The 2023 NFL Draft is officially in the books. After a flurry of selections from Thursday to Saturday, 259 players were selected to join the NFL.
With that, we give you our full recap of the San Francisco 49ers‘ draft, with analysis on every selection the team made during the weekend and an in-depth look at their top pick.
For more information on the players your favorite team drafted, it’s not too late to get the 2023 NFL Draft Guide, which includes expanded scouting reports, draft grades, offseason reports, unique advanced data, PFF grades and much more.
More PFF draft content:
LIVE Draft Tracker | Mock Draft Simulator | 2023 NFL Draft Guide
Top 200 Big Board | PFF Mock Drafts | Measureables & Workout Data
NCAA Premium Stats | Draft Rankings By Position | Prospect Superlatives
2023 NFL Draft Picks
R3 (87): S Ji’Ayir Brown, Penn State
R3 (99): K Jake Moody, Michigan
R3 (101): TE Cameron Latu, Alabama
R5 (155): CB Darrell Luter Jr., South Alabama
R5 (173): EDGE Robert Beal Jr., Georgia
R6 (216): LB Dee Winters, TCU
R7 (247): TE Brayden Willis, Oklahoma
R7 (253): WR Ronnie Bell, Michigan
R7 (255): LB Jalen Graham, Purdue
Day 2: Brown was a do-it-all safety for the Nittany Lions. He seamlessly went from deep safety to the box to the slot to outside linebacker to mugging the A-gap, and he executed each role at a high level. Brown’s ball skills, in particular, jump off the screen. He secured 10 interceptions across the past two seasons.
Moody produced PFF field goal grades of 90.2 and 91.7 in each of the past two seasons, so the idea that he’s the first kicker drafted makes sense. But the third round is rich for any kicker in this class.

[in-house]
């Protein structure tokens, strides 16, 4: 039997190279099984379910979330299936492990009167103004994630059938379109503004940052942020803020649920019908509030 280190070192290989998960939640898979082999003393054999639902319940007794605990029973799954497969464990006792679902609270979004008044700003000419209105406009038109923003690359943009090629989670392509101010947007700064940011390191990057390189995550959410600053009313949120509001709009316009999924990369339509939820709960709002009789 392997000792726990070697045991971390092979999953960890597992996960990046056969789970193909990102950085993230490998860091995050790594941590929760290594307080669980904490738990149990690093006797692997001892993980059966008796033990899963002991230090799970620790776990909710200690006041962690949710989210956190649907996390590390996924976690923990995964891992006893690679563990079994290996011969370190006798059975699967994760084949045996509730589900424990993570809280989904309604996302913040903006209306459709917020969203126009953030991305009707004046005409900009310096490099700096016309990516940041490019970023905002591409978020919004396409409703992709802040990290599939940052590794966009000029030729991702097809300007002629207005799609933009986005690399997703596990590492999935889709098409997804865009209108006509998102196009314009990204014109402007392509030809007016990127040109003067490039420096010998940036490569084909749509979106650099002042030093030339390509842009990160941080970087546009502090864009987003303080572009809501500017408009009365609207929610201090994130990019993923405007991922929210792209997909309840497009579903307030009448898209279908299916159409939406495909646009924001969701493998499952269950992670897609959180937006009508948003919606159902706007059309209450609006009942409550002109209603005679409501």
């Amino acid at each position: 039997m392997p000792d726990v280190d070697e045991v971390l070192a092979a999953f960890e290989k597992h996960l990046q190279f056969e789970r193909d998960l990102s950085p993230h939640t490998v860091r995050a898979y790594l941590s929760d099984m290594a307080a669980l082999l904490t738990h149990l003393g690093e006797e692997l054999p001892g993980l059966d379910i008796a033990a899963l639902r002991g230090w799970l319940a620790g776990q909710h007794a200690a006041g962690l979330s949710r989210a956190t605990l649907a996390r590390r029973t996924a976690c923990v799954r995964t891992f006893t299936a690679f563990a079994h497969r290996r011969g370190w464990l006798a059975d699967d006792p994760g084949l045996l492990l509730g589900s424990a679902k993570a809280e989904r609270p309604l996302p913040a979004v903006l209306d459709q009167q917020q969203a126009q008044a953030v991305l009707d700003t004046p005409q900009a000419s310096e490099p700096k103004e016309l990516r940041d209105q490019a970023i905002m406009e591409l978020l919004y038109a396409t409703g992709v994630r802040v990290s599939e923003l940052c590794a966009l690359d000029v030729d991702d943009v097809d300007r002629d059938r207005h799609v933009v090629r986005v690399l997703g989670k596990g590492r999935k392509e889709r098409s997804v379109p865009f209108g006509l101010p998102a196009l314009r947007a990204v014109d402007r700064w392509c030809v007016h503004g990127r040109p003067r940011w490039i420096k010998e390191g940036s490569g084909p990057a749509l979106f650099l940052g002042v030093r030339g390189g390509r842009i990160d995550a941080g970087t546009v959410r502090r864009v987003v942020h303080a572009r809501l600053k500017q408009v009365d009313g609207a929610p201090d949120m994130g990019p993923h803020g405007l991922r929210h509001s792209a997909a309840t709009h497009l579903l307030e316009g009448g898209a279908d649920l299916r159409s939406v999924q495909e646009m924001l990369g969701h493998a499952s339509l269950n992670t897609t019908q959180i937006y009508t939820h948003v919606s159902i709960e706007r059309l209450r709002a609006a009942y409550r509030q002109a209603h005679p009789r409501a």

Latu is coming off a season in which he produced a 60.6 PFF receiving grade, a 50.0 run-blocking grade and a low 1.03 yards per route run. He has the size that teams look for at the position, but the production just wasn’t there in 2022.
Day 3: Luter has traits to work with on the outside with above-average length and decent straight-line speed and explosiveness. He took a bit of a step back in 2022 from a production standpoint after allowing just a 27% completion percentage and a 3.9 passer rating in 2021.
Beal’s numbers from his final season in college aren’t going to blow anyone away. He produced a 67.8 PFF grade, won 14.1% of his pass-rushing attempts and made a tackle resulting in a defensive stop on just 6.7% of his run-defense snaps. Special teams will likely be his best path to seeing the field.
Winters played 670 or more snaps in each of the past three seasons but hasn’t produced a PFF grade of 55.0 or higher since the 2020 season. He missed 16.0% of the tackles he attempted this past season.
Willis played an H-back role at Oklahoma that allowed him to excel as a blocker, grading above 80 in both run blocking and pass protection.
Bell averaged 2.57 yards per route run in his final season in college. He struggled in contested catch situations, pulling in a reception on just 16.7% of his contested targets, but did produce a 77.4 PFF receiving grade.
DRAFT GRADE: C-
Prospect Spotlight: S Ji’Ayir Brown, Penn State
Brown has some of the best ball production in the class, securing 10 picks over the past two seasons. If you're drafting him, just know you're getting a risk-taker on the back end.
Strengths, weaknesses and NFL role
Where he wins: Mentality
Brown plays an exciting brand of football — that is for sure. What else is for sure is that he wants to get involved and will do whatever it takes to make it happen.
What's his role? Box
Brown is too unreliable to trust deep. His downhill play style fits in just right in the box.
Where he can improve: Pursuit angles
To be a box safety in the NFL, taking ideal pursuit angles is imperative. They're often the last line of defense against big plays in the run game and can't afford to get out of position.
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